|Photo Courtesy of @Lets86It|
Its a philosophy that could drive the fanbase insane, but in keeping with the front office's philosophy over the past several seasons I still don't expect any massive contracts. Think more along the lines of "a penny saved is a penny earned". Sandy Alderson knows that this is the winter everyone has been waiting for, but don't expect him to abandon his pursuit of constant payroll flexibility and an avoidance of abusively bad contracts. Let me explain.
Of the thirteen players who received qualifying offers, I'd be surprised if the Mets were interested in more than Shin-Soo Choo and Curtis Granderson. The outfield is the team's weakest link and these players represent the safest potential quality acquisitions on the market. Both can play multiple positions, represent an offensive upgrade at whatever position they ultimately land and neither will cost an arm and a leg. But here's the rub... I could see the Mets leaning towards Granderson (whom I believe is the better power upgrade, but weaker overall player) because he will take a shorter contract for less overall money. Whereas a bidding war for Choo's services could yield a guaranteed five year deal upwards of $80MM, Granderson may be had for a more reasonable three years (potentially with an option) for a little more than half of that. While we can argue the merits of signing the older of the two players, bringing in Granderson on that type of deal allows Alderson to re-enter the market in three or four years to reinvest that money in a younger player.
I believe the same scenario may play out at shortstop. The two names who've come up most often are Stephen Drew and Jhonny Peralta. Drew was the recipient of a qualifying offer from Boston, immediately making him the more expensive of the two (and also costing the Mets another draft pick if signed). Furthermore, as the younger player Drew is likely to land a longer deal. The difference could look something like this: Drew at 4 years/$40MM versus Peralta at 3 years/$27 million. On the annual, Peralta represents only minimal savings but Alderson's interest is as much the longer term health of the organization, as it is the team on the field next year. Once again, a move towards the shorter contract upgrades the position in the short term while ensuring the Mets are back in the market with the money off the books sooner than later.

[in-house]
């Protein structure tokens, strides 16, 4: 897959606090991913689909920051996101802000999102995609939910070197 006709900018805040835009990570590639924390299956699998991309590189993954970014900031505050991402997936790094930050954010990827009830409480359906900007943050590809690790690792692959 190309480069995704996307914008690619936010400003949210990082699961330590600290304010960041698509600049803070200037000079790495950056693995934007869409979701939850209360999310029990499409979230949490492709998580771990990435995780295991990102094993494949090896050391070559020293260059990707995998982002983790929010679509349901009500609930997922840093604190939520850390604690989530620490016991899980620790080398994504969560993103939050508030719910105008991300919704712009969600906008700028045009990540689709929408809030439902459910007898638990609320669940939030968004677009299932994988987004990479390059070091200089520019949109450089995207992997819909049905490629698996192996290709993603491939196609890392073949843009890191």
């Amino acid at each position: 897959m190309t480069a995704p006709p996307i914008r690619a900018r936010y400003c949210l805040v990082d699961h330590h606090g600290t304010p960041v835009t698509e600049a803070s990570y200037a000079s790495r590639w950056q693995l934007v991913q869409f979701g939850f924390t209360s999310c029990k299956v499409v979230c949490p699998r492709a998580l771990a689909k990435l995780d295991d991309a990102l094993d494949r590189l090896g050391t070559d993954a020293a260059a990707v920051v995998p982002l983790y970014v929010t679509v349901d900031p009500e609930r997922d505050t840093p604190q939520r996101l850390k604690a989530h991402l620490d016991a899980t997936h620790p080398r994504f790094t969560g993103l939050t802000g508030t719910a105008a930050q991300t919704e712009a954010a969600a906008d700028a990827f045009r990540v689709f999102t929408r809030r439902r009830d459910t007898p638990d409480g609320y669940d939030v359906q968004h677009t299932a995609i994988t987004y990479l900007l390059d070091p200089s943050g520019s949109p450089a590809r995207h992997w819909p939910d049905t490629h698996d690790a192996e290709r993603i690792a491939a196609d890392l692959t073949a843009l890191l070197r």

What it comes down to is that regardless of what the Wilpons mutter to the press, every dollar remains precious in Queens. Saving a few million at these positions could be the difference between packing it in for the rest of the winter and dipping back into the market to fill another position. Lets not forget that the Mets plan to be active in the trade market as well. If they bring in the power bat they covet via trade, it too will carry an elevated salary. Should things go well next season, maintaining payroll flexibility could be the difference between a deadline acquisition and staying the course.
While I'm not necessarily advocating this route, I still believe the front office will look to stretch the almighty dollar as far as it will go. It has its merits, as it avoids being locked into the long lasting bust contracts we've become all too familiar with. The Mets are poised to have their most active winter in recent memory, but don't expect them to swing for the fences. This is the long awaited start of the rebuild, so don't anticipate the final pieces to be put in place. Expect Alderson to spend, but you have to believe he's going to do it his way.